Discussion on Medical Records Improving Care – Both Technology and Software Evolution Can Complicate At Times
Posted Apr 12 2010 10:12pm
I found the discussion area in here a bit interesting. Having written an EMR several years ago myself I think can comment a bit here. One of the comments that was bothersome to me was the inability to check on a class of drug and that staff needed to go through all records to find a drug that was not officially classified as an ace inhibitor. All programs are not written the same, but even in the one I wrote I had an area to where a filtered search could be done instantly to search by drug name, so the comment of having to search each record was a bit astounding here as one or the other occurred, the programmer left this out or the users didn’t know where or how to use another type of search, or could be both.
I am thinking though it might have been the users as I would have thought that this type of search was pretty standard, but can’t say for sure as I was not there. Another choice would have been the ability to change the drug to an ace inhibitor category, then all records would have shown, that is if it was an option left open for users. The article discusses Cedar Sinai and their mess which was a lot to do with a bad implementation at the time, plus it was older technology too without some of the conveniences we have today. On the other hand though, some feel some of the newer systems are more complicated as like any other software we have a ton of preferences to configure first, and that is a maize of it’s own at times.
Here’s an example of a good implementation, I interviewed Dr. James Leo of Long Beach Memorial Hospital and they had a good plan and worked it. They got everyone involved and training was mandatory. They collaborated and made it a group effort. Long Beach Memorial uses the same system that is in place at Cedar Sinai, Epic, which is also in place at Kaiser Permanente. I included a couple relative paragraphs below the link.
“Also, what added to our success was identifying what we called “Super Users,” physicians and employees (400 in total) who took on additional training to achieve an extra level of competency in the Epic System. During those first few critical weeks after go-live, when someone had questions or issues related to the software and procedures, they could immediately find someone on staff who was a “Super User” to get help or ask questions.
Having employee and physician Super Users around to help others at and after Go-Live was a huge success, as the hospital is a pretty large facility and there were only so many Clinical Training Specialists available. Additionally Epic as a vendor only allows certified Epic trainers to train clinicians. So early in the process we pulled clinical staff from all areas into the certification process. It was important to have these home-grown experts training our colleagues in the classroom.”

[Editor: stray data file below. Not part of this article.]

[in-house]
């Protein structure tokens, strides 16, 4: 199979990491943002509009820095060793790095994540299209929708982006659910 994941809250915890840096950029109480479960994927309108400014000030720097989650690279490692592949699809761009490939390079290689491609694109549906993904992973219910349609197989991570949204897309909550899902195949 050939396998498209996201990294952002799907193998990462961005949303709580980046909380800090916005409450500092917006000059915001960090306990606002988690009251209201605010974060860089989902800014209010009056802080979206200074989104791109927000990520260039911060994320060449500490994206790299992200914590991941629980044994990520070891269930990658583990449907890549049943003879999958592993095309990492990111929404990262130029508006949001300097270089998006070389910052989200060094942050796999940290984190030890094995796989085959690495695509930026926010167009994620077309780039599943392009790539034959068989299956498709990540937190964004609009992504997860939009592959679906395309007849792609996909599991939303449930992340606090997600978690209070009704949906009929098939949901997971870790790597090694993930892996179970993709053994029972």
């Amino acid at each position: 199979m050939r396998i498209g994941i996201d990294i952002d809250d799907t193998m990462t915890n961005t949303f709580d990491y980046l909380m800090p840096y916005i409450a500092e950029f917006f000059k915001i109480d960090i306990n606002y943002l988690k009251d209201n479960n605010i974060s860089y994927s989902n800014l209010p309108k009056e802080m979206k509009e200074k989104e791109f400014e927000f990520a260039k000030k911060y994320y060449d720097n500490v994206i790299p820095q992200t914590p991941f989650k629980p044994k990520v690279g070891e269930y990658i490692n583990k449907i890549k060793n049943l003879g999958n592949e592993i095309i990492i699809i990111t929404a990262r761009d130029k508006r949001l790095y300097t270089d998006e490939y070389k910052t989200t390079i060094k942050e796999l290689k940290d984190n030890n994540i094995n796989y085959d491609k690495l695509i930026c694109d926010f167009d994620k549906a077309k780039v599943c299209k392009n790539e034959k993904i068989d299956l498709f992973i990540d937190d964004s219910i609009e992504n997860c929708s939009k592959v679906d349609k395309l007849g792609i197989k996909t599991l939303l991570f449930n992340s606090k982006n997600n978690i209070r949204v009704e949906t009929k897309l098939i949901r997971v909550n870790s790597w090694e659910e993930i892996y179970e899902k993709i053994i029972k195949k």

Slowly too, everyone is finally coming to the conclusion that greater patient involvement is needed, now to just convince more patients, and we’ll have it made in that area. Healthcare technology also throws us another curve here too, because just as soon as you get one item down pat, here comes the new and improved version with updated software that goes with it, so we have a continuous churn on meshing all of this together and keep a good sense of morality at the same time as things get busier. More has to be done with technology as far as data input is concerned and is with mobile devices so we have turned another corner here and next week there will be another one. Anticipation and innovation are definitely needed on any agenda today. BD
They'll improve patient care, in part by eliminating many errors. They'll stem the soaring growth in costs. They'll make health care more efficient.
Those are the promises, anyway. The question is, how can we make sure the technology actually delivers? How can we make sure the digitization of medical records does everything its advocates believe is possible?
Meanwhile, many doctors and nurses say they're frustrated with the technology. While some say electronic records have improved the way they practice medicine, many others say the systems are time-consuming distractions that take away from patient care.
Some doctors also complain about errors. Dr. Fernandopulle recently tried to use his electronic records system to check how many of his heart-failure patients are on a class of drugs called ace inhibitors. But several patients who he knew were taking an ace inhibitor didn't show up on the list generated by the system. It turned out that a popular pill that combines an ace inhibitor with another type of medicine wasn't recognized by the system as an ace inhibitor. So he and his staff had to go through each patient's chart to check medications.